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LOCAL / STATE

THURSDAY, DECEMBER 19, 2013

THE ITEM

HUNDREDS OF CHILDREN HELPED

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STATE BRIEFS

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From Associated Press reports

Body covered in litter is missing woman ANDERSON — Authorities said a woman whose body was found covered in cat litter under the floorboards of an Anderson mobile home was reported missing from that same address last year. The Anderson County coroner’s office said Wednesday that Regina Black died from blows to the head. Authorities don’t know when she was killed, saying the body was badly decomposed.

2 children die in Columbia fire IRMO — Authorities said two children have died in a fire in their suburban Columbia apartment. Fire officials said a man escaped from the blaze in Irmo about 10 a.m. Wednesday but could not get back inside to save a

RAYTEVIA EVANS / THE ITEM

A Salvation Army volunteer sorts through toys and gifts donated for families in need in the Sumter area. With the help of Sumter County law-enforcement agencies, The Salvation Army was able to collect hundreds of toys and bikes for families and children for the holiday season, said Maj. Sharon Robbins. Through the StuffA-Bus and Cram-A-Cruiser events as well as individual angel donations, the Salvation Army will assist more than 420 families and about 900 children.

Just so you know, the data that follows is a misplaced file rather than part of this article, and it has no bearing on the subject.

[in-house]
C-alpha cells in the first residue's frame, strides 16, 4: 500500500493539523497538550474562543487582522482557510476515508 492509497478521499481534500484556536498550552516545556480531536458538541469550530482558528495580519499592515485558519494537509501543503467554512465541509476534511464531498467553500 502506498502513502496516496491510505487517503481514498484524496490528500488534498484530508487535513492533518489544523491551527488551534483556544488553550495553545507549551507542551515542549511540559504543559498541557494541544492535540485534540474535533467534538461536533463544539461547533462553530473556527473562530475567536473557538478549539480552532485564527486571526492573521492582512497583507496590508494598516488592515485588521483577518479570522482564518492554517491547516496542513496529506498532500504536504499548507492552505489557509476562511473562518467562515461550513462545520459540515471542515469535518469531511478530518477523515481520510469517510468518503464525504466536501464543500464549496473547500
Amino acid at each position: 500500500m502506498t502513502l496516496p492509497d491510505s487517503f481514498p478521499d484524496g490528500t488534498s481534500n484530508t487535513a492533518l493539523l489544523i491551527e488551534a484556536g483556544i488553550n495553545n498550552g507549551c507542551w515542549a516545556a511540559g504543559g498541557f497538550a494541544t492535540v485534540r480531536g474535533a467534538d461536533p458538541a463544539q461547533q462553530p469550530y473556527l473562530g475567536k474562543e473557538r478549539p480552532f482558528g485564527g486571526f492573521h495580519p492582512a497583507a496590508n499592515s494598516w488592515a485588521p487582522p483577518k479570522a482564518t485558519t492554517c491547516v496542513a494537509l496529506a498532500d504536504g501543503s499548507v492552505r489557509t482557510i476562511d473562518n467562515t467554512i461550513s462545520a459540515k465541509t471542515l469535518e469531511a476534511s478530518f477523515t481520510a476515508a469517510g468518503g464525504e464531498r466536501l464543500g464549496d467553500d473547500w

5-year-old boy and an 18-month-old girl. Authorities said firefighters found the children on the second floor of the apartment, but they died at the hospital.

Development will have fiber optics SUMMERVILLE — A new development near Summerville will have community-wide fiber optic Internet connections. MeadWestvaco said Wednesday that its 4,500acre community called Nexton will have what is called Gigabit Internet. Working with Home Telecom, the community will have fiber optic connections in each house, school and business. Gigabit technology offers wider bandwidth and speeds that are as much as 100 times faster than broadband.

Be the glimmer of hope for vulnerable seniors BY GLENN F. McCONNELL S.C. Lt. Governor

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he season of the light is upon us — a time of year that provides us with an opportunity to reflect on what we have as well as focus on how we can make life better for others who may not be as fortunate. South Carolina has more than 900,000 seniors, and that number is expected to double during the next 15 years, with those 50 and McCONNELL older accounting for nearly half of our state’s population by the year 2030, according to census projections. Each of these senior adults has unique needs, and they are all faced with a different set of challenges, ranging from seniors who need help with transportation and mobility to those who must decide between buying gro-